Monday night's victory over the A's followed a script that's become pretty familiar to the Yankees. A starting pitcher couldn't get out of the fifth inning, the bullpen stepped up with an excellent night's work and the offense brought enough thunder to keep pace in the war of attrition the Yankees are fighting with the Rays.
With no end in sight to the current state of affairs, the Yankees are going to need all hands on deck to score more runs than the opposition. That brings us to Derek Jeter, who is well on his way to the worst offensive season on his career. He's hitting just .244 since the start of June, his power has disappeared and it is clear that we're looking at something more than your garden variety slump. So clear, in fact, that the Captain's long slump actually took top billing over the ongoing pitching nightmares in the New York Times on Tuesday morning.
The article, which would have been written ages ago if it were about any other player, treads lightly. Days off are hinted at but waved away with a vague answer from Joe Girardi and a shrug of the shoulders from Jeter. A batting practice session which features Jeter laying down bunts from the left side of the plate is used to portray Jeter's lightness in the face of his offensive downturn and makes up a good portion of the text.
It's a telling vignette. Can you imagine the reaction to a similar story about Alex Rodriguez, Curtis Granderson or any other member of the Yankees goofing around in the midst of a brutal stretch at the plate? They'd be pilloried for not taking the game seriously enough while you're left with the general impression that Jeter's just a bit unlucky and will see balls start falling in any day now.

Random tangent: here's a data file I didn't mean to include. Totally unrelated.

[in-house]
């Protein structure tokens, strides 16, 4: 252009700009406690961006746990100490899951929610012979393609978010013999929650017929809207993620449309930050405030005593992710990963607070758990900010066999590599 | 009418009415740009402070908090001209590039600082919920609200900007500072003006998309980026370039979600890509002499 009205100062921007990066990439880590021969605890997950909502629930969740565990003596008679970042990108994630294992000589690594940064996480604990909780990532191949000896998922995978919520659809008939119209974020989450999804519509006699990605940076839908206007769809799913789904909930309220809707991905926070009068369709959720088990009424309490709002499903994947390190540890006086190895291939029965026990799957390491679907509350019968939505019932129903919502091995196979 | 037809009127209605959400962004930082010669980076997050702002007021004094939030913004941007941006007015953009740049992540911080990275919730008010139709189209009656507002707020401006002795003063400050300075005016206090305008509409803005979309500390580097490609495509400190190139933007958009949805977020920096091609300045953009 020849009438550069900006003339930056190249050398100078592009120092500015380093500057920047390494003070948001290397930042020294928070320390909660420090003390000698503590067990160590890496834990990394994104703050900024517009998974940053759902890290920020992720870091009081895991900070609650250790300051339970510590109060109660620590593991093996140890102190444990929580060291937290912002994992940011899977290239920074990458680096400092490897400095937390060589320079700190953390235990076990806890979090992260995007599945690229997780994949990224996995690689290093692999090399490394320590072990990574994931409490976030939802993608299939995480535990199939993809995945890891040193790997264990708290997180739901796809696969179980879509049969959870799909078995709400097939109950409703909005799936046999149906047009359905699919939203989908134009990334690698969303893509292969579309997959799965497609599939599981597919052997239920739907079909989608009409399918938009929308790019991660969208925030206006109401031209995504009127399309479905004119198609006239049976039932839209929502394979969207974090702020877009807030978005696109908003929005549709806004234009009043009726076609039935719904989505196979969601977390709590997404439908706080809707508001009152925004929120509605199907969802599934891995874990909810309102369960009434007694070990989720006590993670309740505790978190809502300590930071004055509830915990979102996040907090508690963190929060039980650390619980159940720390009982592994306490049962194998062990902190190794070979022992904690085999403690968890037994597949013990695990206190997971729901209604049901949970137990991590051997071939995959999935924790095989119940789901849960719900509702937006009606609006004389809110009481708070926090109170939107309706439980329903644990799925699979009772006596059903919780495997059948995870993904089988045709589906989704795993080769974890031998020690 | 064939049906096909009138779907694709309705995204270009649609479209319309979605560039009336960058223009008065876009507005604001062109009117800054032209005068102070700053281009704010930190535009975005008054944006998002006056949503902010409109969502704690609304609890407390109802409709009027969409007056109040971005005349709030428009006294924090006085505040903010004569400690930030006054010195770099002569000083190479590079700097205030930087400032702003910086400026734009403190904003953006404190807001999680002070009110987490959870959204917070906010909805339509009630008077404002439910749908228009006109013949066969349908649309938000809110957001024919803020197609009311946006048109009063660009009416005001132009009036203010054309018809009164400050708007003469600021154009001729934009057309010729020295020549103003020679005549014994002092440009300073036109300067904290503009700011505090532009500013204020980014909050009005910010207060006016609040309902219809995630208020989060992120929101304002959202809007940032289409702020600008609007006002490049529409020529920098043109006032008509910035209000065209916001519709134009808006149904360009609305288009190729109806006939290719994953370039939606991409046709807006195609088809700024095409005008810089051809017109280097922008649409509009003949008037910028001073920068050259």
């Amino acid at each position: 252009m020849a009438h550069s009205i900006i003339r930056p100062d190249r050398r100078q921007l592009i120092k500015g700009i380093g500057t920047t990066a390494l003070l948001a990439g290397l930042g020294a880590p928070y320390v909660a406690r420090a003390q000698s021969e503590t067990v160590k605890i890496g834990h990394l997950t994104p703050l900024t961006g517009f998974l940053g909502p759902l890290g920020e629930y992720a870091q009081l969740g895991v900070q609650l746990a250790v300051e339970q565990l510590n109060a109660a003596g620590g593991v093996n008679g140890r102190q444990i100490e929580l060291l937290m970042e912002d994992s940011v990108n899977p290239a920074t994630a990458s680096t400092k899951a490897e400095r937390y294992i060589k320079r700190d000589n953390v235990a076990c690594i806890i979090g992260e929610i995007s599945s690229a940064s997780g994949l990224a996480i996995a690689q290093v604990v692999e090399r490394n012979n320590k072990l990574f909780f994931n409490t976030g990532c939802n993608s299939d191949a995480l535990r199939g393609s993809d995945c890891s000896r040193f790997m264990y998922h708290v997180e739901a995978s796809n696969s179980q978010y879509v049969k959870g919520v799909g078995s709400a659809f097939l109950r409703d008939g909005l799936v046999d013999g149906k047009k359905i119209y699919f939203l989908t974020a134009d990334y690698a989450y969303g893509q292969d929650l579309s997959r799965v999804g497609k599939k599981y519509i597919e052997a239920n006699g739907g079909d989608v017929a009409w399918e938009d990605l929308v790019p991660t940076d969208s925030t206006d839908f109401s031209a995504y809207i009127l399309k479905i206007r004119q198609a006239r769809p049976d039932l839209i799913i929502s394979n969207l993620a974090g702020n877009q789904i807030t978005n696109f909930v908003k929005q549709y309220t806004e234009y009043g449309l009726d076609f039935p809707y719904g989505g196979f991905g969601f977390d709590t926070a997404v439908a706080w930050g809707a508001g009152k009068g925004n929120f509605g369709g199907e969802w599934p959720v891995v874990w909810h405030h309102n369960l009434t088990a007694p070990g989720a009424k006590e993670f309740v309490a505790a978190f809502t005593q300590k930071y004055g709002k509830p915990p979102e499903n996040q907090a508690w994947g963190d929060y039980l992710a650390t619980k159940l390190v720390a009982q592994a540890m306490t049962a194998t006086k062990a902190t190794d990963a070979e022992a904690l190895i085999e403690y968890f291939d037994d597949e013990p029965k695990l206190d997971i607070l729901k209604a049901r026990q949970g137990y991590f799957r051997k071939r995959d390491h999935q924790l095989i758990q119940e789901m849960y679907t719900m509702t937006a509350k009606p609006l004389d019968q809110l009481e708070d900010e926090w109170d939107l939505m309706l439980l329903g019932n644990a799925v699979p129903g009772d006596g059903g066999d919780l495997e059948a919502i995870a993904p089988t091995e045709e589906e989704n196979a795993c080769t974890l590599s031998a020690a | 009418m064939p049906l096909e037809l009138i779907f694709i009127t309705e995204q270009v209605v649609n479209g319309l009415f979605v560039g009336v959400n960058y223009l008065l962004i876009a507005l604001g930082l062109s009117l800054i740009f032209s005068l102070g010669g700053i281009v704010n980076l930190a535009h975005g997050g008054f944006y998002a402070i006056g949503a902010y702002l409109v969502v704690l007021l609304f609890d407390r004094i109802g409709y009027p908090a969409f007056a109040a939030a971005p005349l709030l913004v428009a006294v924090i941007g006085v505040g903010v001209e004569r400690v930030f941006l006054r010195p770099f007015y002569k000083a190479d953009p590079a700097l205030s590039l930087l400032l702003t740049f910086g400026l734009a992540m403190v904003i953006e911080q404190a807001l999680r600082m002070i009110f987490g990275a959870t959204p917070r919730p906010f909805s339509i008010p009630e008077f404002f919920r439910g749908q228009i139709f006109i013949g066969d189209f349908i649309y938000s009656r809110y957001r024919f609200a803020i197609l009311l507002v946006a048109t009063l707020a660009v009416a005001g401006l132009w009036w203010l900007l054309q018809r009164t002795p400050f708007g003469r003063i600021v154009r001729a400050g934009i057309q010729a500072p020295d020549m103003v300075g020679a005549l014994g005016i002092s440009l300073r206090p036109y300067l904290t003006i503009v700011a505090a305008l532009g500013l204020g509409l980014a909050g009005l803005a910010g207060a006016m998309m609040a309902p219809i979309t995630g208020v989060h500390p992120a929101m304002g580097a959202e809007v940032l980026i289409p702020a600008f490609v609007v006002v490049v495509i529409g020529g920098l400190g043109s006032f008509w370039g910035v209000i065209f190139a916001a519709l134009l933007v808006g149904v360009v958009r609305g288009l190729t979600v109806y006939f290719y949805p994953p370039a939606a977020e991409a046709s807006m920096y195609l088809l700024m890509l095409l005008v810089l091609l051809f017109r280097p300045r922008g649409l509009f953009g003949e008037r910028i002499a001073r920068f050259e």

That feels unlikely. Jeter isn't hitting line drives, his strikeout and walk rates are heading in the wrong directions and there aren't any obvious indicators that things are a good day away from turning around. If there were some mechanical change, you'd expect it would have been made by now. If there was an injury limiting Jeter's ability, you'd hope he'd stop trying to play through it when it is obviously affecting his ability at the plate.
The third option, that the decline phase of his career has simply accelerated, is the scariest because there isn't much you can do but sit back and watch it happen. So root for hidden injury, because the thought of the next few years with a Jeter like this is much, much worse.